The first year of seminary is also challenging spiritually because of the spiritual nature of the work. While it true that we are called to work faithfully and to the best of our abilities in whatever we set our hands to, there is added weight upon the seminarian due to the fact that he working with things holy and divine. The seminary student has an acute sense of the fact that he stands before God as he does his coursework in preparation for the ministry. It is good to keep this in the forefront of one’s consciousness. In the busyness of the semester it can be easy to lose sight of that. As the seminarian goes through his first year of studies he continues to wrestle with the sense of calling. In my experience my sense of calling was strengthened. Nevertheless there are times when the work gets tough or when you didn’t do as good a job on an assignment as you know you should have, and you begin to question your sense of calling. Everybody’s experience is slightly different. But my first year was marked both by times of increased confidence and discouragement. I think that is common to most seminary students. It is part of the process.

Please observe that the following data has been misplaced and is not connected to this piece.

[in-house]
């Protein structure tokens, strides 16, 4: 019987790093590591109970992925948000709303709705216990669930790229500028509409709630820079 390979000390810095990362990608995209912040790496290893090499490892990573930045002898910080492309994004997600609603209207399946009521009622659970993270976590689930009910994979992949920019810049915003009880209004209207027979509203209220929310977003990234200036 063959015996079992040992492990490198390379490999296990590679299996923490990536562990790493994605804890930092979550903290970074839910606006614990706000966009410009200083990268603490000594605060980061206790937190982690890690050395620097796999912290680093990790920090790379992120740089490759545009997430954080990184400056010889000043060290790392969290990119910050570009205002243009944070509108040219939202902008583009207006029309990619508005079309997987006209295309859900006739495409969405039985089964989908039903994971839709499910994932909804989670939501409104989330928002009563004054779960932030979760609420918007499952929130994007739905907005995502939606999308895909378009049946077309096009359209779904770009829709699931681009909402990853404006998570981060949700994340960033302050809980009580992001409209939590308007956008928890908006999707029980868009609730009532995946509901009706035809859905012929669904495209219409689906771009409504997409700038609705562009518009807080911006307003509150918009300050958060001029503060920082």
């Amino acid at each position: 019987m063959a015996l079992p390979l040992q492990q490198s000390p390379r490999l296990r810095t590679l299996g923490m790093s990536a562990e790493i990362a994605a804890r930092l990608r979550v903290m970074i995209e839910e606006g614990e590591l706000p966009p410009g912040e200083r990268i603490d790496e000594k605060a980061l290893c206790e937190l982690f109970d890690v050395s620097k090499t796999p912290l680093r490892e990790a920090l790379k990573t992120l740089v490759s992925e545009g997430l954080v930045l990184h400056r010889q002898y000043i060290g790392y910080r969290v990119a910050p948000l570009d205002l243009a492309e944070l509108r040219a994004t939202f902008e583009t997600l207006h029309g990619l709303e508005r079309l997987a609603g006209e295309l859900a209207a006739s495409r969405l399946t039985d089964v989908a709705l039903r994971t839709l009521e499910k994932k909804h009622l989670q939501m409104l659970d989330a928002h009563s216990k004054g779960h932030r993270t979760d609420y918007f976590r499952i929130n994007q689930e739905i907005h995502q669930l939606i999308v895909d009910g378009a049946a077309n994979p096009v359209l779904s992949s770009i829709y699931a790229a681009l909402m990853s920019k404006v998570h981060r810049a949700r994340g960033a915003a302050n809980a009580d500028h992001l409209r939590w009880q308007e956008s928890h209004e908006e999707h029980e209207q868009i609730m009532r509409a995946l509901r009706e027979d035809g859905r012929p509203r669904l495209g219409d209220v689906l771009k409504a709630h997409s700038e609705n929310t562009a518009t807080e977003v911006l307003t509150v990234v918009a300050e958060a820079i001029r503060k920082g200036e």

For the young man considering seminary I hope this little description of the first year of seminary piques your interest. The first year is a wonderful year of learning, growing, and spiritual enrichment. It’s a lot of work, but it is a blessed work, and it is not too much to handle. The seminary curriculum is structured in such a way that students are eased into the work load. It is when you get to second year that things ratchet up quite a bit. We will look at second year next time.

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For the month of September we will be posting a few mini blog series from some of the new candidates for the ministry in the Protestant Reformed Churches, each of which were asked by the RFPA to guest write for the RFPA blog. This article was written by Minister-elect Justin Smidstra.